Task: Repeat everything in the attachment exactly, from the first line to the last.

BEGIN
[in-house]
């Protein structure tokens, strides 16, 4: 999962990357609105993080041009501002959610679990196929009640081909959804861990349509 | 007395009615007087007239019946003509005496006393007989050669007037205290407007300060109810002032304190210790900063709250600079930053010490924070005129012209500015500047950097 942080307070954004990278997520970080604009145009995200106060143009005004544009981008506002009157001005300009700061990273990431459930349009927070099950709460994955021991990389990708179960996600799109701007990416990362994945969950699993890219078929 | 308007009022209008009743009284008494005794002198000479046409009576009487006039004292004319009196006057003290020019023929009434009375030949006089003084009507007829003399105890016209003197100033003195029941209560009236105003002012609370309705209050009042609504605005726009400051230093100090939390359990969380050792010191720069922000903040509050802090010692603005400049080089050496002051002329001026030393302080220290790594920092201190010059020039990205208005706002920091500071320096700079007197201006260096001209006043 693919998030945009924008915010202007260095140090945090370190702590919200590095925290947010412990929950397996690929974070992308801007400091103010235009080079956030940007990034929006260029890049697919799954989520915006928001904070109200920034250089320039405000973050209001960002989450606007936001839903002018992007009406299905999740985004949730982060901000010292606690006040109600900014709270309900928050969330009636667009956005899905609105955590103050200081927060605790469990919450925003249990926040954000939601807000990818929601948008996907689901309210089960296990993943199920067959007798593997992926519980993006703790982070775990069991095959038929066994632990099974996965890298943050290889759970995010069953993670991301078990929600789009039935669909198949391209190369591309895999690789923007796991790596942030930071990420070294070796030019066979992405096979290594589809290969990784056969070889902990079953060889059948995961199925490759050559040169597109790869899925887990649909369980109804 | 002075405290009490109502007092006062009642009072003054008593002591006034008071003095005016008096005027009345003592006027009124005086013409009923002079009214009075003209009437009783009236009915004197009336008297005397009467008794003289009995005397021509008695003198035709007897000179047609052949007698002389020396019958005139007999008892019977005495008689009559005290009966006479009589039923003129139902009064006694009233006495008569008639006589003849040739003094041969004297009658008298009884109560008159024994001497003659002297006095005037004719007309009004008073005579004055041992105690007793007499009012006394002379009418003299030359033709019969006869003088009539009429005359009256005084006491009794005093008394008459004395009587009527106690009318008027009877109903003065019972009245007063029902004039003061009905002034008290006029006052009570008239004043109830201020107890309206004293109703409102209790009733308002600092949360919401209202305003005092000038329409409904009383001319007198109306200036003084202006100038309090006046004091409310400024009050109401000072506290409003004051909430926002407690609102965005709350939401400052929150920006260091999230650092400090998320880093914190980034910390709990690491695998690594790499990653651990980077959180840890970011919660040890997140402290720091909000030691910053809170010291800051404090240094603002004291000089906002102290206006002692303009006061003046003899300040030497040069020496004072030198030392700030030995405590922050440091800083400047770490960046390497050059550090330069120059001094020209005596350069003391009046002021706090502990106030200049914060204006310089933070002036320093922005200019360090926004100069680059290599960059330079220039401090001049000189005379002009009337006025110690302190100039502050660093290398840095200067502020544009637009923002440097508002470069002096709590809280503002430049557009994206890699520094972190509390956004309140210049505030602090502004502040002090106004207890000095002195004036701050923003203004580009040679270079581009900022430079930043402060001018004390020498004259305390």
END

[in-house]
């Protein structure tokens, strides 16, 4: 999962990357609105993080041009501002959610679990196929009640081909959804861990349509 | 007395009615007087007239019946003509005496006393007989050669007037205290407007300060109810002032304190210790900063709250600079930053010490924070005129012209500015500047950097 942080307070954004990278997520970080604009145009995200106060143009005004544009981008506002009157001005300009700061990273990431459930349009927070099950709460994955021991990389990708179960996600799109701007990416990362994945969950699993890219078929 | 308007009022209008009743009284008494005794002198000479046409009576009487006039004292004319009196006057003290020019023929009434009375030949006089003084009507007829003399105890016209003197100033003195029941209560009236105003002012609370309705209050009042609504605005726009400051230093100090939390359990969380050792010191720069922000903040509050802090010692603005400049080089050496002051002329001026030393302080220290790594920092201190010059020039990205208005706002920091500071320096700079007197201006260096001209006043 693919998030945009924008915010202007260095140090945090370190702590919200590095925290947010412990929950397996690929974070992308801007400091103010235009080079956030940007990034929006260029890049697919799954989520915006928001904070109200920034250089320039405000973050209001960002989450606007936001839903002018992007009406299905999740985004949730982060901000010292606690006040109600900014709270309900928050969330009636667009956005899905609105955590103050200081927060605790469990919450925003249990926040954000939601807000990818929601948008996907689901309210089960296990993943199920067959007798593997992926519980993006703790982070775990069991095959038929066994632990099974996965890298943050290889759970995010069953993670991301078990929600789009039935669909198949391209190369591309895999690789923007796991790596942030930071990420070294070796030019066979992405096979290594589809290969990784056969070889902990079953060889059948995961199925490759050559040169597109790869899925887990649909369980109804 | 002075405290009490109502007092006062009642009072003054008593002591006034008071003095005016008096005027009345003592006027009124005086013409009923002079009214009075003209009437009783009236009915004197009336008297005397009467008794003289009995005397021509008695003198035709007897000179047609052949007698002389020396019958005139007999008892019977005495008689009559005290009966006479009589039923003129139902009064006694009233006495008569008639006589003849040739003094041969004297009658008298009884109560008159024994001497003659002297006095005037004719007309009004008073005579004055041992105690007793007499009012006394002379009418003299030359033709019969006869003088009539009429005359009256005084006491009794005093008394008459004395009587009527106690009318008027009877109903003065019972009245007063029902004039003061009905002034008290006029006052009570008239004043109830201020107890309206004293109703409102209790009733308002600092949360919401209202305003005092000038329409409904009383001319007198109306200036003084202006100038309090006046004091409310400024009050109401000072506290409003004051909430926002407690609102965005709350939401400052929150920006260091999230650092400090998320880093914190980034910390709990690491695998690594790499990653651990980077959180840890970011919660040890997140402290720091909000030691910053809170010291800051404090240094603002004291000089906002102290206006002692303009006061003046003899300040030497040069020496004072030198030392700030030995405590922050440091800083400047770490960046390497050059550090330069120059001094020209005596350069003391009046002021706090502990106030200049914060204006310089933070002036320093922005200019360090926004100069680059290599960059330079220039401090001049000189005379002009009337006025110690302190100039502050660093290398840095200067502020544009637009923002440097508002470069002096709590809280503002430049557009994206890699520094972190509390956004309140210049505030602090502004502040002090106004207890000095002195004036701050923003203004580009040679270079581009900022430079930043402060001018004390020498004259305390």